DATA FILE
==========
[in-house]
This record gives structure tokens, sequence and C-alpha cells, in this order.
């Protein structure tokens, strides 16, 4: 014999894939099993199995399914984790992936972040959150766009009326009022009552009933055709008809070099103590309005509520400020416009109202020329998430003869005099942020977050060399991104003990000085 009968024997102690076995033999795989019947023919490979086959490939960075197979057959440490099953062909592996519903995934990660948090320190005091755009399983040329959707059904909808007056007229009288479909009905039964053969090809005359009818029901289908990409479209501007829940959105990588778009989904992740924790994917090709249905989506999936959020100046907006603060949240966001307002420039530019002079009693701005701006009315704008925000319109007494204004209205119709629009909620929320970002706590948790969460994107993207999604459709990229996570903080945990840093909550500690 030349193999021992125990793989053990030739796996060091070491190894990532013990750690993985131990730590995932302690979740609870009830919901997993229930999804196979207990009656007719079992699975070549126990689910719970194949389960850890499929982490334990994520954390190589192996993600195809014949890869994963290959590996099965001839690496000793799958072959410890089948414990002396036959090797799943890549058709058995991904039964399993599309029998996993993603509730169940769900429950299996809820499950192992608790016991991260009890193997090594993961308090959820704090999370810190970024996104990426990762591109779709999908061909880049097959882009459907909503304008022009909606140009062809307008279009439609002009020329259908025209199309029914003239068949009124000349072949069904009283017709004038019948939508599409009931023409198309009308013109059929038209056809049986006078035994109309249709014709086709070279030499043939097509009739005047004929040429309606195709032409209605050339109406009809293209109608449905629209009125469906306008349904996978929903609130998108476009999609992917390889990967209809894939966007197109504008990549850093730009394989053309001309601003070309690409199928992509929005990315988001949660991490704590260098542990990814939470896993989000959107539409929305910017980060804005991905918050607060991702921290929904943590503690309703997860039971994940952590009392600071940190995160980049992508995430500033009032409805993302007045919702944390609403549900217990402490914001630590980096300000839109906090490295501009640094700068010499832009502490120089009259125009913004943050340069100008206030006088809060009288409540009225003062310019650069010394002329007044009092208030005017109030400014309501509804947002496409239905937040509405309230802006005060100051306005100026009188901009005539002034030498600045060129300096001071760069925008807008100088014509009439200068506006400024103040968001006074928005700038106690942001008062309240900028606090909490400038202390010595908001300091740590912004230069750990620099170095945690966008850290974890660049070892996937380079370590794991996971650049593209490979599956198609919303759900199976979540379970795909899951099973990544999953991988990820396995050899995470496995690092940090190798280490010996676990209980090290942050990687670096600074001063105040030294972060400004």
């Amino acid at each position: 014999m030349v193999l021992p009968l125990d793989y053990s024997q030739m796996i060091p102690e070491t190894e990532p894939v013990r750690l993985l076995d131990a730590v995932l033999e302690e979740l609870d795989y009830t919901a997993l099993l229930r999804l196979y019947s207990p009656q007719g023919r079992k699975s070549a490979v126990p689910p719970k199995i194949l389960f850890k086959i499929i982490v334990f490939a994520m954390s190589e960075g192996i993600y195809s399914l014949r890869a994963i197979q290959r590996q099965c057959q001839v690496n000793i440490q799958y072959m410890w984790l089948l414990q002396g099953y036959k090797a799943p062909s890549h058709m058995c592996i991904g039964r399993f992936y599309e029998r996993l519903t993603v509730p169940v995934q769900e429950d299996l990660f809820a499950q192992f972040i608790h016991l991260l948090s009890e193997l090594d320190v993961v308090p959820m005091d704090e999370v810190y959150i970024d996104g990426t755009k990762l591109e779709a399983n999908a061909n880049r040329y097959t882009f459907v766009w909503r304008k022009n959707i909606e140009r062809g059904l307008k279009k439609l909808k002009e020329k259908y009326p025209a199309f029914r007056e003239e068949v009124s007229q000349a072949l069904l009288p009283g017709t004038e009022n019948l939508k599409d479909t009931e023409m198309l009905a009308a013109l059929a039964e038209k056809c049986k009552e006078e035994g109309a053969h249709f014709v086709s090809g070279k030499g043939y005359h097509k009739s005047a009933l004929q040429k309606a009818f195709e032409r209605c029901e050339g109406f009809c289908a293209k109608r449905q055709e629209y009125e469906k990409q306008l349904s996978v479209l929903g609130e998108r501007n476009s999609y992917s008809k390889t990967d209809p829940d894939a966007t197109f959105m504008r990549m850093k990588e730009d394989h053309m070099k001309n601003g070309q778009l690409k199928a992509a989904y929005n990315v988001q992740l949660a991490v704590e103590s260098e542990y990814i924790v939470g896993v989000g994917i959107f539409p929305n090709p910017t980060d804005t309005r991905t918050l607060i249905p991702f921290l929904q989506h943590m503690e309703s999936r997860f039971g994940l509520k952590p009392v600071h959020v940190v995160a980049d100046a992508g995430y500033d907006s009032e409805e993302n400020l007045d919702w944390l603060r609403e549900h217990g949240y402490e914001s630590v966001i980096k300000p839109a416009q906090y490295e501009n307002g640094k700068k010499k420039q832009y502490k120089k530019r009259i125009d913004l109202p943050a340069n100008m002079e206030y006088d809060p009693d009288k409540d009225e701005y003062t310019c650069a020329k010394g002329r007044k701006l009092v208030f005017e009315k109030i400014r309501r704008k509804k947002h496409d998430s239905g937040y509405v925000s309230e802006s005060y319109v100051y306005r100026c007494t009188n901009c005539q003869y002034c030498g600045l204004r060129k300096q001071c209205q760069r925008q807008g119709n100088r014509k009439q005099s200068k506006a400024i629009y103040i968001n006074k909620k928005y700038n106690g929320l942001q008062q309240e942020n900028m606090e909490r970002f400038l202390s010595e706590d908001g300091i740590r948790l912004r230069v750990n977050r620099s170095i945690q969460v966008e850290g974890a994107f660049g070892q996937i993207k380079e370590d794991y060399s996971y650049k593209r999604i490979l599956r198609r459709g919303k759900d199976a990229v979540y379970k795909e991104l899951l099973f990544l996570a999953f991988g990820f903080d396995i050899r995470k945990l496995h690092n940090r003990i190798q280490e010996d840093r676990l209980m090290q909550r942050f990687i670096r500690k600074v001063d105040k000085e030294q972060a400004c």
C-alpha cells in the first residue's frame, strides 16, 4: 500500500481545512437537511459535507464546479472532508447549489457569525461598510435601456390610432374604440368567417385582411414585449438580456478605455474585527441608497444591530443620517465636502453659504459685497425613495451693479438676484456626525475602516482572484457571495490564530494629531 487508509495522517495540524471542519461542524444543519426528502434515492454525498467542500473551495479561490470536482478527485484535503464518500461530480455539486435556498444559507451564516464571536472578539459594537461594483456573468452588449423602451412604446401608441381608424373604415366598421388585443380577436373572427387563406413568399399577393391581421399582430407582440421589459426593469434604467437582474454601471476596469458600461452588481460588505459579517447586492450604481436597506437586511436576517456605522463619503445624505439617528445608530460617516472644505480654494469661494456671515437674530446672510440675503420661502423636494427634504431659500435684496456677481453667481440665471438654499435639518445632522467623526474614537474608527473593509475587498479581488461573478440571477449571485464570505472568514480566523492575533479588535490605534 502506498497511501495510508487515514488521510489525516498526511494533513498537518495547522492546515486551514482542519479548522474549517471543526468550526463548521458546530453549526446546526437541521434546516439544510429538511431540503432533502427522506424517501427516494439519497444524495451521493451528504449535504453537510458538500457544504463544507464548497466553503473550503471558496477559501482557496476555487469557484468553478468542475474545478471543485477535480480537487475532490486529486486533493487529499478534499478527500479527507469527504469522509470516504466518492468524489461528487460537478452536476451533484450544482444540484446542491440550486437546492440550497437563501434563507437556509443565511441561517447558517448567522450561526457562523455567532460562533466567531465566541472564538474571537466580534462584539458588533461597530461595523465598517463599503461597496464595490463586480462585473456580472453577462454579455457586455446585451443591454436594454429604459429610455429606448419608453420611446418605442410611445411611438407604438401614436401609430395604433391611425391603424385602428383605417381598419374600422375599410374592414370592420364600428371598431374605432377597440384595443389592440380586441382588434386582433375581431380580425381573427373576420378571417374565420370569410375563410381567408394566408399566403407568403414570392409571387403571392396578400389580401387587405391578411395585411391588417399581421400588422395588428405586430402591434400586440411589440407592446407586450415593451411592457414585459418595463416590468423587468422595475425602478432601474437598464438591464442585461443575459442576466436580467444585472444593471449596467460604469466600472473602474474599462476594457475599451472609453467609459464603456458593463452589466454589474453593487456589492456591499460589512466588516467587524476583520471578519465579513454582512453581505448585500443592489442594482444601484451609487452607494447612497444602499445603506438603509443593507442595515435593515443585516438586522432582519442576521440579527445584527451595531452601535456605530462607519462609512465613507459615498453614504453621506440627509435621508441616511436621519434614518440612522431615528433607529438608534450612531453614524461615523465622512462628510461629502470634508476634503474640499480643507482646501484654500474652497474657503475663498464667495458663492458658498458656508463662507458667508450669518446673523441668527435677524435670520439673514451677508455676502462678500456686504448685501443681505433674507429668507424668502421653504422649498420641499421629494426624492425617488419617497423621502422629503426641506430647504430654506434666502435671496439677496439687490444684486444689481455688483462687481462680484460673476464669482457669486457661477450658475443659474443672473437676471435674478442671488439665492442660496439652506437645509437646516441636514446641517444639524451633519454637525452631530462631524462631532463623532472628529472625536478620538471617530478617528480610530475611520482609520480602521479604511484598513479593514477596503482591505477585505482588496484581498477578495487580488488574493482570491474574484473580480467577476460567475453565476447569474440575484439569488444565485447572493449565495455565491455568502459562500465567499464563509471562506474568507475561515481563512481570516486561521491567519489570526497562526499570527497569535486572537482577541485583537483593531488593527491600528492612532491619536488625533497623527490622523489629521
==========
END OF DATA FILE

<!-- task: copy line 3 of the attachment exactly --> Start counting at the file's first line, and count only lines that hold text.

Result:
């Protein structure tokens, strides 16, 4: 014999894939099993199995399914984790992936972040959150766009009326009022009552009933055709008809070099103590309005509520400020416009109202020329998430003869005099942020977050060399991104003990000085 009968024997102690076995033999795989019947023919490979086959490939960075197979057959440490099953062909592996519903995934990660948090320190005091755009399983040329959707059904909808007056007229009288479909009905039964053969090809005359009818029901289908990409479209501007829940959105990588778009989904992740924790994917090709249905989506999936959020100046907006603060949240966001307002420039530019002079009693701005701006009315704008925000319109007494204004209205119709629009909620929320970002706590948790969460994107993207999604459709990229996570903080945990840093909550500690 030349193999021992125990793989053990030739796996060091070491190894990532013990750690993985131990730590995932302690979740609870009830919901997993229930999804196979207990009656007719079992699975070549126990689910719970194949389960850890499929982490334990994520954390190589192996993600195809014949890869994963290959590996099965001839690496000793799958072959410890089948414990002396036959090797799943890549058709058995991904039964399993599309029998996993993603509730169940769900429950299996809820499950192992608790016991991260009890193997090594993961308090959820704090999370810190970024996104990426990762591109779709999908061909880049097959882009459907909503304008022009909606140009062809307008279009439609002009020329259908025209199309029914003239068949009124000349072949069904009283017709004038019948939508599409009931023409198309009308013109059929038209056809049986006078035994109309249709014709086709070279030499043939097509009739005047004929040429309606195709032409209605050339109406009809293209109608449905629209009125469906306008349904996978929903609130998108476009999609992917390889990967209809894939966007197109504008990549850093730009394989053309001309601003070309690409199928992509929005990315988001949660991490704590260098542990990814939470896993989000959107539409929305910017980060804005991905918050607060991702921290929904943590503690309703997860039971994940952590009392600071940190995160980049992508995430500033009032409805993302007045919702944390609403549900217990402490914001630590980096300000839109906090490295501009640094700068010499832009502490120089009259125009913004943050340069100008206030006088809060009288409540009225003062310019650069010394002329007044009092208030005017109030400014309501509804947002496409239905937040509405309230802006005060100051306005100026009188901009005539002034030498600045060129300096001071760069925008807008100088014509009439200068506006400024103040968001006074928005700038106690942001008062309240900028606090909490400038202390010595908001300091740590912004230069750990620099170095945690966008850290974890660049070892996937380079370590794991996971650049593209490979599956198609919303759900199976979540379970795909899951099973990544999953991988990820396995050899995470496995690092940090190798280490010996676990209980090290942050990687670096600074001063105040030294972060400004």